Sandy's Damage Under The Sea, Through The Eyes Of Oyster Farmers | WAMU 88.5 - American University Radio

NPR : News

Sandy's Damage Under The Sea, Through The Eyes Of Oyster Farmers

Connecticut Gov. Dannel Malloy wrapped up a post Hurricane Sandy news briefing earlier this week by talking about sewage discharges into Long Island Sound. "Suffice to say in the immediate time being, no one should eat the clams or oysters," he said.

That's right. Because of water quality issues, the state put a temporary stop to oyster farming, but that's usually a short-term thing and it happens fairly regularly after a big storm.

But Hurricane Sandy may have had a far more lasting impact on some in the oyster industry in terms of pure destruction of the oyster's fragile habitat.

Norman Bloom and his son, Jimmy Bloom are oyster farmers at Norm Bloom and Son in Norwalk, Conn. Their family has been raising oysters for three generations now on 2,000 underwater acres of oysters in Long Island Sound. And, on Wednesday, two days after the storm, I tagged along as the Blooms were finally able to get out on the water to assess the damage.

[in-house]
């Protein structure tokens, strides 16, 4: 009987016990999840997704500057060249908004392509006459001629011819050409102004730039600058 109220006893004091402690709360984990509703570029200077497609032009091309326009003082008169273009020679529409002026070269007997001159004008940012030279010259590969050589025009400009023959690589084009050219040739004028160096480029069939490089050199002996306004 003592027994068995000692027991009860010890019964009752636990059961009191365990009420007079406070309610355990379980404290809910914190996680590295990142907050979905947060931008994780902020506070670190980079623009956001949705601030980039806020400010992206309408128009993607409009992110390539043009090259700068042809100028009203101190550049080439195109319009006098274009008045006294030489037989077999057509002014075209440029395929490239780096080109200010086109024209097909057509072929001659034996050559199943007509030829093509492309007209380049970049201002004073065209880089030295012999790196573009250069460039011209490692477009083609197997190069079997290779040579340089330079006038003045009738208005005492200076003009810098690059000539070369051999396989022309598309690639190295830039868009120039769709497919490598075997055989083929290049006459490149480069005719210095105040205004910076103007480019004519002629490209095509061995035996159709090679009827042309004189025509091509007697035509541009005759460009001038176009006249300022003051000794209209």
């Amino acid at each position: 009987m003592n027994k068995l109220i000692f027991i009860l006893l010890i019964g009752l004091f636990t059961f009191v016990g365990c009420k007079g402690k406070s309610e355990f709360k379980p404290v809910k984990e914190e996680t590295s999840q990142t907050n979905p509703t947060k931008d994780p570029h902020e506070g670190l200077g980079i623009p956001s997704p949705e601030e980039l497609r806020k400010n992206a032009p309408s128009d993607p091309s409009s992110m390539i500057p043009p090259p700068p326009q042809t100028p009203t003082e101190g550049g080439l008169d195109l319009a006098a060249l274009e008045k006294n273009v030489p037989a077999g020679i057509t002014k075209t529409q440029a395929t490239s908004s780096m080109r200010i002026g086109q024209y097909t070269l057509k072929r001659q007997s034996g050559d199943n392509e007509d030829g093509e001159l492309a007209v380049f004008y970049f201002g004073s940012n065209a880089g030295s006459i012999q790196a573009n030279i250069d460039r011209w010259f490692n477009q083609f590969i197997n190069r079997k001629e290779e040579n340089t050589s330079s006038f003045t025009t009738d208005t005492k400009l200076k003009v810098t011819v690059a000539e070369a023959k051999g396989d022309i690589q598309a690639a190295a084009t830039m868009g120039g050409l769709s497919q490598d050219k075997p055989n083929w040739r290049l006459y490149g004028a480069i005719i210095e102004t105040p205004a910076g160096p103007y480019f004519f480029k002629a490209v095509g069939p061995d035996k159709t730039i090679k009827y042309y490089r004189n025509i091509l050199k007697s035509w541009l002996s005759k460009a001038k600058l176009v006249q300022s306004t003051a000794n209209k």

Check out the slideshow above to see what they found.

Cohen is a reporter with WNPR in Connecticut.

Copyright 2012 National Public Radio. To see more, visit http://www.npr.org/.

NPR

Impressionist Hero Édouard Manet Gets The Star Treatment In Los Angeles

Manet was not himself an Impressionist, but he mightily influenced the movement. Two of his paintings are now in L.A. The Railway is making its West Coast debut, and Spring just sold for $65 million.
NPR

Stone Age Britons Were Eating Wheat 2,000 Years Before They Farmed It

Scientists have recovered cultivated wheat DNA from an 8,000-year-old submerged site off the British coast. The finding suggests hunter-gatherers were trading for the grain long before they grew it.
NPR

Jeb Bush Takes 2016 Show Into Unfriendly Territory At CPAC

Bush has appeared almost exclusively before friendly audiences since leaving the Florida governorship eight years ago, but today he faces a crowd of conservative activists.
NPR

'Ballot Selfies' Clash With The Sanctity Of Secret Polling

New Hampshire is the first state to outlaw voting booth selfies. Some call the ban unconstitutional and are challenging it in court. Others argue selfies compromise privacy and enable voter coercion.

Leave a Comment

Help keep the conversation civil. Please refer to our Terms of Use and Code of Conduct before posting your comments.